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Published: Tuesday, 6/15/2010

State awards TARTA $3.3M to upgrade fleet with 8 new biodiesel buses

BY DAVID PATCH
BLADE STAFF WRITER

The Toledo Area Regional Transit Authority will receive a $3.3 million state grant to buy eight biodiesel-fueled buses as part of $15 million in statewide funding, the Ohio Department of Transportation has announced.

James Gee, TARTA's general manager, said the vehicles will replace 20-year-old vehicles in the transit authority's fleet when they are delivered late next year and will substantially reduce the agency's maintenance expenses.

"We are saving money by using biodiesel," Mr. Gee said. "It gives us lower maintenance costs because it is a cleaner fuel that leaves lower engine deposits."

"Never before has ODOT made this type of direct investment in our state's transit agencies to bolster our commitment to promoting travel choice and cleaning the air we breathe," Jolene Molitoris, ODOT's director, said in a statement announcing the grants to TARTA and 10 other transit agencies across Ohio.

The TARTA grant is the largest from the Clean and Green Transit Program that the state legislature approved in the 2010-11 state transportation budget last year.

TARTA still must get the money from ODOT, then solicit bids or identify another agency with which it can buy the vehicles cooperatively, Mr. Gee said. Consequently, the order for the buses may not be placed until late this year, and delivery time is likely to be a year after that.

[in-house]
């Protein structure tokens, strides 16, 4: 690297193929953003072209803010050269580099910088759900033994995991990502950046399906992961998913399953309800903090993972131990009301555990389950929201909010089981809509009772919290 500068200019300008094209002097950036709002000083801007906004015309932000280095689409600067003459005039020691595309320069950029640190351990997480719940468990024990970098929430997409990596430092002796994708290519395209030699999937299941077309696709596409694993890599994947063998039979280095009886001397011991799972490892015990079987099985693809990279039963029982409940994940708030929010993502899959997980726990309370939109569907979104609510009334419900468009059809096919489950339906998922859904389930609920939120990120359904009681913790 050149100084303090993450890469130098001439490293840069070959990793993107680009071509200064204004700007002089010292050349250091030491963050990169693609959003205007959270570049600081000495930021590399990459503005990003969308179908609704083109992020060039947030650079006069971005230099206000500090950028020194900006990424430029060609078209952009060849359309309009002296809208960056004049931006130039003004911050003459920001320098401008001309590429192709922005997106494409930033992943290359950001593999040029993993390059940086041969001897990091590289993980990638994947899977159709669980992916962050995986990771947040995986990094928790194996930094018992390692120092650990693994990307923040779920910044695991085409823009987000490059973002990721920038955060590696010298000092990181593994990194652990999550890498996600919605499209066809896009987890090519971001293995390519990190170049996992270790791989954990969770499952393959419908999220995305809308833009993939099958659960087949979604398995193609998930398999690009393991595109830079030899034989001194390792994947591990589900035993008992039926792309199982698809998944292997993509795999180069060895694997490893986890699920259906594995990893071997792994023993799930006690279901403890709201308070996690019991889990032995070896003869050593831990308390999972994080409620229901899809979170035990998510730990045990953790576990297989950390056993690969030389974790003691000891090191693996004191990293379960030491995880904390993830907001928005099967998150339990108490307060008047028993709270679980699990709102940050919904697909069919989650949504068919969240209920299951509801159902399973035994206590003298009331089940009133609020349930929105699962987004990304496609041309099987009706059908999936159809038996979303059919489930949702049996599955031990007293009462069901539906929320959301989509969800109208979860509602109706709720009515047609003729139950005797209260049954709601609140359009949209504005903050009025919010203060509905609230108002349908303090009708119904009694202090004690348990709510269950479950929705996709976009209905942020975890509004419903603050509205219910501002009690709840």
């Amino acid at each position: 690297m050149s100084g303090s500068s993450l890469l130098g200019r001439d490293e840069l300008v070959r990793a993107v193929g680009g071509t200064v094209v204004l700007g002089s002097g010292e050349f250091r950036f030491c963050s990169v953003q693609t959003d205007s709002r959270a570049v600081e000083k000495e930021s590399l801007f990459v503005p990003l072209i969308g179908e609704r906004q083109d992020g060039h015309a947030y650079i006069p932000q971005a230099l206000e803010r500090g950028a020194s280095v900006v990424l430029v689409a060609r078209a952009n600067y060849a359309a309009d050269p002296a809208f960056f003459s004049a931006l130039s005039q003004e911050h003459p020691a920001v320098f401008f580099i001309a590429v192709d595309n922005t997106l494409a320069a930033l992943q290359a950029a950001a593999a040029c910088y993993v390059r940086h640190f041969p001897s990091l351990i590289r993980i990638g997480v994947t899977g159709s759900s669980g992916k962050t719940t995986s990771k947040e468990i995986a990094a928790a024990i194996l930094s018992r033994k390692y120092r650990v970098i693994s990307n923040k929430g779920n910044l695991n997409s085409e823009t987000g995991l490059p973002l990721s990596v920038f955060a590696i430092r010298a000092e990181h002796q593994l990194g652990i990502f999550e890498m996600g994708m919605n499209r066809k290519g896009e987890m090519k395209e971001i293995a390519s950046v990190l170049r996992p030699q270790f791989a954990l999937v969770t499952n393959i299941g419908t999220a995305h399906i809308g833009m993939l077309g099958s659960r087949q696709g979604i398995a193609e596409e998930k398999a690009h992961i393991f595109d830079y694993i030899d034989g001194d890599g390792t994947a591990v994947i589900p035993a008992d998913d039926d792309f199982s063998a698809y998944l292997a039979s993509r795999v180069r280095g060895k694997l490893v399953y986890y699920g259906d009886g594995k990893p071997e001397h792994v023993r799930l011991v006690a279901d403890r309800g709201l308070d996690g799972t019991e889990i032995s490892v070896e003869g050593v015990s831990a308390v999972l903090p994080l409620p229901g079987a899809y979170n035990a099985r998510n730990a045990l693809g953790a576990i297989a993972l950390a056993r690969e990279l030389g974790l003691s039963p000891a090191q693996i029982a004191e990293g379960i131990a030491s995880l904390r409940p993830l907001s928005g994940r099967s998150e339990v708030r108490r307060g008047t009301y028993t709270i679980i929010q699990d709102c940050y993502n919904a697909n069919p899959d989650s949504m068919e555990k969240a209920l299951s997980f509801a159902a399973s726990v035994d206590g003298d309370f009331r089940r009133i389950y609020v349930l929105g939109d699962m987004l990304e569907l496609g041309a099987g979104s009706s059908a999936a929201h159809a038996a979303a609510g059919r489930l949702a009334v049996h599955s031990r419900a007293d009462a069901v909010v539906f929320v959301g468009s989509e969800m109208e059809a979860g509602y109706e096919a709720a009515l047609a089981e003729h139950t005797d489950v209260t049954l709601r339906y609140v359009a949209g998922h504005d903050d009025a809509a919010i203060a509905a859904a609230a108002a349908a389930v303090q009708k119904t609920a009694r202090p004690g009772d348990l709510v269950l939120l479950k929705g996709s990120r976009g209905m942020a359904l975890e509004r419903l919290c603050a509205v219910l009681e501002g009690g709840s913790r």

The transit authority's fleet comprises 223 vehicles, including 74 minibuses, 116 35-foot buses, and 33 40-foot buses. Mr. Gee said the new buses would be in the 30-to-35-foot range with seating for 30 or 31 passengers, depending on which model is chosen. They would replace buses that generally have about 600,000 miles on their odometers, he said.

During recent meetings at which TARTA's proposal to replace its property tax with a sales tax have been discussed, Mr. Gee has cited among reasons the transit authority needs a resulting $8 million increase in revenue is a budget that is so tight, it no longer can afford the local match for federal grants to pay for new vehicles - though last year the agency ordered 21 new mini-buses and 18 new 35-footers.

The Clean and Green Transit Program buses will all be 100 percent paid for by the state, Mr. Gee said, "which is great for our operating budget."

TARTA buys all its biodiesel from northwest Ohio suppliers, he said. It is 20 percent soybean oil mixed with regular diesel fuel, and powers nearly all the agency's full-sized buses.

Minibus engines can only use biodiesel with a maximum of 5 percent vegetable oil, Mr. Gee said, so for now, TARTA is using regular diesel fuel in those vehicles.

Of the 41 buses to be purchased statewide under the ODOT grant, only six others - for the Stark Area Regional Transit Authority in Canton - will be biodiesel vehicles, while 17 will be electric-diesel hybrids. The rest will run on straight diesel fuel.

Mr. Gee said the $150,000 additional cost for electric-diesel hybrids guided TARTA's preference for biodiesel over the hybrid technology.

Contact David Patch at:

dpatch@theblade.com

or 419-724-6094.



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